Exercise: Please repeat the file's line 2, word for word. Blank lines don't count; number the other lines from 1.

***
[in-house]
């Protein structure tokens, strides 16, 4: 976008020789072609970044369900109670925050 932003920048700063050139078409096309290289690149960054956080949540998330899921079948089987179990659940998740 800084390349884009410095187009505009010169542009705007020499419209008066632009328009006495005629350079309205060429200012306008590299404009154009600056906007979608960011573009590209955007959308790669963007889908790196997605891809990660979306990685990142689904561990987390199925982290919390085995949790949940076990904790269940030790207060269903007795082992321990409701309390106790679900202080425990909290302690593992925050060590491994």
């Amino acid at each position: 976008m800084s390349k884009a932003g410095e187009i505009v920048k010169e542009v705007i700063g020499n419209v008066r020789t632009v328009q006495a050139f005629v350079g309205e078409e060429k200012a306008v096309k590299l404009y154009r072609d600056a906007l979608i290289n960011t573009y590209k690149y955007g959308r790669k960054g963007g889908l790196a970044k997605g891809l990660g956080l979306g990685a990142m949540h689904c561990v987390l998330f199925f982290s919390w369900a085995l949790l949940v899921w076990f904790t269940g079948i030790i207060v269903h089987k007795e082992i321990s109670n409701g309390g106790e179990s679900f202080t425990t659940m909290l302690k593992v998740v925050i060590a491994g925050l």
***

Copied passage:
């Protein structure tokens, strides 16, 4: 976008020789072609970044369900109670925050 932003920048700063050139078409096309290289690149960054956080949540998330899921079948089987179990659940998740 800084390349884009410095187009505009010169542009705007020499419209008066632009328009006495005629350079309205060429200012306008590299404009154009600056906007979608960011573009590209955007959308790669963007889908790196997605891809990660979306990685990142689904561990987390199925982290919390085995949790949940076990904790269940030790207060269903007795082992321990409701309390106790679900202080425990909290302690593992925050060590491994």